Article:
Latin America has become the new epicentre of the coronavirus pandemic, with infections and deaths set to substantially worsen in the coming weeks, the World Health Organization said on Tuesday.
The region has confirmed just under 700,000 cases and 33,000 deaths. But grim reports of cities resorting to mass graves and low testing rates in the majority of countries have led to concerns that these figures are a significant underestimate.
“There can be no doubt our region has become the epicentre of the Covid-19 pandemic,” Dr Carissa Etienne, director of the WHO’s regional office, the Pan-American Health Organization (PAHO), told a virtual press conference on Tuesday.
“Now is not the time to relax restrictions or scale back preventative strategies, now is the time to stay strong, to remain vigilant, and to aggressively implement proven public health measures,” she added.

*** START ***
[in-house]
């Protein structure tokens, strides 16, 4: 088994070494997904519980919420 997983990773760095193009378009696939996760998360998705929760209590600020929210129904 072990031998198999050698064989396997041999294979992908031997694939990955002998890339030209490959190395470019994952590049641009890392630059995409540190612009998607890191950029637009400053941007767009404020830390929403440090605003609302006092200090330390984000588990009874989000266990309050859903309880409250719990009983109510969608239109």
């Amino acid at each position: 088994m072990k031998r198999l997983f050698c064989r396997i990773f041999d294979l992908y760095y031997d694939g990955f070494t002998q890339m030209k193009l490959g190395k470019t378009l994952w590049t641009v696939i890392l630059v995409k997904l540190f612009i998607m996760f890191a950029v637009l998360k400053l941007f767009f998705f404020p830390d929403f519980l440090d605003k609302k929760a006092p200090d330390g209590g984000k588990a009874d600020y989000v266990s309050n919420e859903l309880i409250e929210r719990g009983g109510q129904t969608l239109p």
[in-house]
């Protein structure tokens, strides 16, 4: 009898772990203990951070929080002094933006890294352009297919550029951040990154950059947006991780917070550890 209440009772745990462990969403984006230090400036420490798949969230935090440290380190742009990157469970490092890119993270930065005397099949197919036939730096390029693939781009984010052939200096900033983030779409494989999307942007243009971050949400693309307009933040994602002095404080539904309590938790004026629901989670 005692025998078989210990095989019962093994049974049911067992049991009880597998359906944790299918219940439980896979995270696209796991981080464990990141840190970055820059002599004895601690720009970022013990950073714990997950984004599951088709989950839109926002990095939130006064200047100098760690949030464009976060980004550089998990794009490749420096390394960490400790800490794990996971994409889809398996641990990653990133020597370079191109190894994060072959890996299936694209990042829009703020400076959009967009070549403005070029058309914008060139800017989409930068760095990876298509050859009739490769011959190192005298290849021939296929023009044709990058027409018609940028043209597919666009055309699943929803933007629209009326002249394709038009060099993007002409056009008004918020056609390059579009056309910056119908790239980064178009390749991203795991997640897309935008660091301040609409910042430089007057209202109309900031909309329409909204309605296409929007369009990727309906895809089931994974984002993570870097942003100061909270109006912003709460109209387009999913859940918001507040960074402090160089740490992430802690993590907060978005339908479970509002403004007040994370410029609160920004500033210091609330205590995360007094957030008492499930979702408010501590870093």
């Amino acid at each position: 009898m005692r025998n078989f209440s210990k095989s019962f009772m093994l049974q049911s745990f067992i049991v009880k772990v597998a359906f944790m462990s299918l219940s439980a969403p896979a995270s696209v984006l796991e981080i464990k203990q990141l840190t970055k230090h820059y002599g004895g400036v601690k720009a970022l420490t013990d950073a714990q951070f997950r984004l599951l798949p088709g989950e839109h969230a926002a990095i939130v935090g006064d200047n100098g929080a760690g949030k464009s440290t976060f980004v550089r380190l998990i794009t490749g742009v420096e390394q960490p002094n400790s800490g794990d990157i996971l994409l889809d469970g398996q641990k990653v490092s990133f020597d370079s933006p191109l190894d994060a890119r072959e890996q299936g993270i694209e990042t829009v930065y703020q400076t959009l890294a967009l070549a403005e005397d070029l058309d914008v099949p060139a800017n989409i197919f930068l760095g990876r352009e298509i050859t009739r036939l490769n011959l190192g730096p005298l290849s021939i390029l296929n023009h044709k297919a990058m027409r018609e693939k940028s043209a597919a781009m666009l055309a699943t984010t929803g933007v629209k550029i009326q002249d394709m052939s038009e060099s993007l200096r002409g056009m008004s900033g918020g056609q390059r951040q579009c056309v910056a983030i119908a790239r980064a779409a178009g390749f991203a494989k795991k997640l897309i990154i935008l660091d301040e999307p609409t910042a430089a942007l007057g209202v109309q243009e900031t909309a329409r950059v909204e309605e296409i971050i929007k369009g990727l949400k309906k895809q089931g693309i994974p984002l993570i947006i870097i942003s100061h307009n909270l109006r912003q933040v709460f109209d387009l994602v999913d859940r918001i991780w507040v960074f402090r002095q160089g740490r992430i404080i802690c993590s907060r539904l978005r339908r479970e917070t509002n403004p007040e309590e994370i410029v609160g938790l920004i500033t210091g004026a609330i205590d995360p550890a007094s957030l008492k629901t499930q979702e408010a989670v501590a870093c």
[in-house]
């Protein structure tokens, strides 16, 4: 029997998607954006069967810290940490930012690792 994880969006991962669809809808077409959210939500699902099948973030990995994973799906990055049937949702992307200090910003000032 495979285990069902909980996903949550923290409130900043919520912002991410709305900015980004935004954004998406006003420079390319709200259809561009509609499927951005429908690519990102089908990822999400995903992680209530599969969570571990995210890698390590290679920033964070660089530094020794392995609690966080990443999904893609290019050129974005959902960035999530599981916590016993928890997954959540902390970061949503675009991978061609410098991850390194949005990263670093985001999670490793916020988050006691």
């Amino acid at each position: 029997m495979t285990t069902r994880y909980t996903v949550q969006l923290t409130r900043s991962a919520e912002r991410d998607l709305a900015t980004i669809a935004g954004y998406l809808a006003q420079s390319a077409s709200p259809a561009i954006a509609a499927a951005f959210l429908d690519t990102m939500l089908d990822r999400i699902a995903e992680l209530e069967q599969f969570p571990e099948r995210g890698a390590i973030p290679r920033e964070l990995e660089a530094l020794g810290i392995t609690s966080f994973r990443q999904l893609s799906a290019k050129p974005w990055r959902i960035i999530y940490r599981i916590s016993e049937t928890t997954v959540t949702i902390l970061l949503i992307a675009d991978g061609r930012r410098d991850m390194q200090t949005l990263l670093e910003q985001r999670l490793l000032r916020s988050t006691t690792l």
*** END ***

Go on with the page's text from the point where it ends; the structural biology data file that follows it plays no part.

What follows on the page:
The coronavirus is believed to have first arrived in Latin America in late February and has since taken hold in most of the region, with daily infections now surpassing the count in Europe and the United States.
There have been repeated warnings that the outbreak could be exacerbated by underfunded hospitals and stagnating economies, as Latin American governments have far fewer resources to throw at the virus than many of those in Europe or North America.
But high rates of diseases that cannot be transmitted person to person, including diabetes and cancer, could also cause a higher death rate, said Dr Etienne.